And beyond that, the management of consciousness in the writer -- where the stories come from inside the writer. I know that for Tim a story is a kind of vision, formed inside him sort of the way an egg forms in a hen. Scratch that. The way a pearl forms inside an oyster. Other people insist on a plot outline before they even begin. Stephen King claims that his characters take on a life of their own and act out the story for him. Another writer scoffs that that’s childish and deceptive, a writer must be in charge.
Last night’s movie was “The Ballad of Jack and Rose.” When people say something like “ballad,” that means certain form and other assumptions, but that’s another post. The first time I watched this movie a few evenings ago, I couldn’t understand how an Indie movie could attract top-of-the-line actors like Daniel Day-Lewis and Beau Bridges. The director’s name, Rebecca Miller, meant nothing to me. So I googled to get context. Rebecca Miller is the daughter of Arthur Miller by his marriage to Inge Morath. She is married to Daniel Day-Lewis. I don’t know what the connection to Beau Bridges is, but he has a history of being in small idealistic movies.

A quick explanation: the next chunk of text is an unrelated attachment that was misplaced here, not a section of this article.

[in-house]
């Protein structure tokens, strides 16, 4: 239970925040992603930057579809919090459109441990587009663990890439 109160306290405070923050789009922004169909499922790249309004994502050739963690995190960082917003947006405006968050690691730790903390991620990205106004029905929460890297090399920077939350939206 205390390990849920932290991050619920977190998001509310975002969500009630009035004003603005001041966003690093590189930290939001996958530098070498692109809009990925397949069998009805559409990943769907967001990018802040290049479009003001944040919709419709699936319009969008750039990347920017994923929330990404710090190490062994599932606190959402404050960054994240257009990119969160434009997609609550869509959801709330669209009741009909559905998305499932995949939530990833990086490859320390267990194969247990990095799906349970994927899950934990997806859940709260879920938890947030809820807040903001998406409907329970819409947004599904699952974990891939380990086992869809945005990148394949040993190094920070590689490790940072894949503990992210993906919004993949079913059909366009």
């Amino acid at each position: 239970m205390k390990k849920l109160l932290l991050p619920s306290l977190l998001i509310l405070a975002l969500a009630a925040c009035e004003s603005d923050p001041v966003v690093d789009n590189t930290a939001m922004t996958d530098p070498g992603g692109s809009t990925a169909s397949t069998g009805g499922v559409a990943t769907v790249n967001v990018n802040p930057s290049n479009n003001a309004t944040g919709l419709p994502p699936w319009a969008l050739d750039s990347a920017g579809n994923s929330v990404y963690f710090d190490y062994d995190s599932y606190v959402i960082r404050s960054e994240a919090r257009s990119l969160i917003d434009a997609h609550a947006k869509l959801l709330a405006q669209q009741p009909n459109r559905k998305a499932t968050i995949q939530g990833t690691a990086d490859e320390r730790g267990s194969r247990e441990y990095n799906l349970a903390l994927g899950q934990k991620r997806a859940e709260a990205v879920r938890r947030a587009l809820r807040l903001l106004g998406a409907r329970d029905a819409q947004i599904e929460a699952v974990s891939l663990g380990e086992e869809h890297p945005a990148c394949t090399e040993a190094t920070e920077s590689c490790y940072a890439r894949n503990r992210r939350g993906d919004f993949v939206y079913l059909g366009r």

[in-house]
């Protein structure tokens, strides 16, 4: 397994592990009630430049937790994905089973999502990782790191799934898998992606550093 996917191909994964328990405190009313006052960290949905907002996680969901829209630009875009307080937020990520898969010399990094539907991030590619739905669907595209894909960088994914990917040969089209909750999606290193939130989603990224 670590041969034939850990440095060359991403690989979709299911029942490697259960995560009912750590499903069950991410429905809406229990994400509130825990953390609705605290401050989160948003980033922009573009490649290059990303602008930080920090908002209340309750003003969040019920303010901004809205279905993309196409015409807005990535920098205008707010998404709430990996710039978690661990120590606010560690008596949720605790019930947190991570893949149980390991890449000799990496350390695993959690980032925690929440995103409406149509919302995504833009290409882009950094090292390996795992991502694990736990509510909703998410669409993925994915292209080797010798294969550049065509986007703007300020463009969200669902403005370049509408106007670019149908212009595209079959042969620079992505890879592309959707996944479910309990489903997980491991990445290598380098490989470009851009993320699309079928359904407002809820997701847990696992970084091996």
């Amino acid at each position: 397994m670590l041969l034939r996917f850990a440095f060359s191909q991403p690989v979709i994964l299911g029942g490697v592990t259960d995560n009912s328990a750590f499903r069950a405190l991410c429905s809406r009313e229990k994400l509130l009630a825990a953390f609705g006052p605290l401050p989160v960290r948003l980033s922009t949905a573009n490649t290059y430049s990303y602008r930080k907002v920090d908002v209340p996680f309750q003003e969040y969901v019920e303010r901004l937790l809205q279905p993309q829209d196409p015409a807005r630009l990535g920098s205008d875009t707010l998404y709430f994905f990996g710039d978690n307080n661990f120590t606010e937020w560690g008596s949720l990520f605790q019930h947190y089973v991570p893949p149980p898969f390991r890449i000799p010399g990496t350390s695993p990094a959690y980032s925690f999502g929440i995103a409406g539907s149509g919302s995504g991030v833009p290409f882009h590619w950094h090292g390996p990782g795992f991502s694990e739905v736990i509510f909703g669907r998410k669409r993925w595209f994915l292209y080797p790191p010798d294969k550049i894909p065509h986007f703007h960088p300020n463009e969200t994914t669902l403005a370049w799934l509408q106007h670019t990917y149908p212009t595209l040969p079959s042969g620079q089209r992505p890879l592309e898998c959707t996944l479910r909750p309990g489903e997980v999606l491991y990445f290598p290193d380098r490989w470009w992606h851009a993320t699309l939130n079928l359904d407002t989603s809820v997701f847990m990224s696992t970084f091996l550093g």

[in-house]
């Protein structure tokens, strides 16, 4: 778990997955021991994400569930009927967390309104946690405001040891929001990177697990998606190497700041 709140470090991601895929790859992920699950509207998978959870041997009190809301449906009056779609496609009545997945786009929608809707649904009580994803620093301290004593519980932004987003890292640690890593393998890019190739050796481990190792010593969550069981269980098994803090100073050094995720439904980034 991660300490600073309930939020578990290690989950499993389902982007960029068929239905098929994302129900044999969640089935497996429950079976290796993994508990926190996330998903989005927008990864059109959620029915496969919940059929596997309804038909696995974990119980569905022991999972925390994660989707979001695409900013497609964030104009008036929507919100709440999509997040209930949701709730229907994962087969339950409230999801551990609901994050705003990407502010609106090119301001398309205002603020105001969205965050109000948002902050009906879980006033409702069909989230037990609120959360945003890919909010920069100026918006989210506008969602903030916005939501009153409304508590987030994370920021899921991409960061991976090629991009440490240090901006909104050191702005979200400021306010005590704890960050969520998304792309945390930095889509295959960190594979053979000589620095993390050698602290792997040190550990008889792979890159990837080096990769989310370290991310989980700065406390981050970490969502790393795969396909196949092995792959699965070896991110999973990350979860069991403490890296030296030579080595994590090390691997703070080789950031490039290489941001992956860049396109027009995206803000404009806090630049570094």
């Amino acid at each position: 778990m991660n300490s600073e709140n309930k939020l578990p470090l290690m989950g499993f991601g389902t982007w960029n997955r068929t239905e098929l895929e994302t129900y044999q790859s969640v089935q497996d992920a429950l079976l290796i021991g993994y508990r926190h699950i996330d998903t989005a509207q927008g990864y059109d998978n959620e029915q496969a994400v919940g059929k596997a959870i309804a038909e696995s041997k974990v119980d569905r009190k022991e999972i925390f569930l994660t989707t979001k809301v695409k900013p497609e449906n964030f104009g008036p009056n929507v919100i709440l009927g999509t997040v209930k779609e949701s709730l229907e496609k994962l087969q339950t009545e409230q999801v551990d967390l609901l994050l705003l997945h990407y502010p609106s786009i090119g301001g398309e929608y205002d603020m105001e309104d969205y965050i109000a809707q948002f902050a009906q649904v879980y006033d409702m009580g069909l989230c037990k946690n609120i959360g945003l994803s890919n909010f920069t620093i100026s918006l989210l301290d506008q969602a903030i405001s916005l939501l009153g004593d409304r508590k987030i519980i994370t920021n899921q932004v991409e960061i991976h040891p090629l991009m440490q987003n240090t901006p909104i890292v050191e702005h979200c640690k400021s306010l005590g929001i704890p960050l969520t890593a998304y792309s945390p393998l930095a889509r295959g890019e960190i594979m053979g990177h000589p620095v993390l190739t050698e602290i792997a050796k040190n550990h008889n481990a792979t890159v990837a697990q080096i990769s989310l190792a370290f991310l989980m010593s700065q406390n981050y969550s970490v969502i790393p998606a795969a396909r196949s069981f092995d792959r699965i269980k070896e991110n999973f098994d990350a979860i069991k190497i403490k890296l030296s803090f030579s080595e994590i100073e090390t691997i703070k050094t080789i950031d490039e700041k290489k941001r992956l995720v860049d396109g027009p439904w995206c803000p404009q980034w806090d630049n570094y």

I found a Charley Rose YouTube of Rebecca and Daniel Day-Lewis and found her lovely face very revealing. Daniel had a huge beard and was clearly determined to be non-committal and cryptic, probably to protect Rebecca. I discovered that Arthur Miller had a Down Syndrome son, also with Morath, and that it was Day-Lewis who visited the boy and finally managed to connect Arthur Miller to him after a lifetime of denial. Day-Lewis himself had a famous but distant father, a poet. Arthur Miller was married to Marilyn Monroe before Morath. After Morath’s death, though he was 89, Miller moved in a young painter whom Rebecca despised and evicted when her father died. On the one hand, all this is gossip, but on the other hand it explains the movie and even why Rebecca Miller would make movies. After all, Arthur Miller drew on the same material for his plays.
So I will tell you that my 3-minute story is autobiographical: Bob and I DID have breakfast at separate tables long after the divorce. But it is NOT autobiographical because it was always a rather joyful experience -- even rowdy! And repeated. Sometimes we hopped to be at the same table. I used the events in quite a different way. What can you trust in fiction? Am I telling the truth? Does it matter?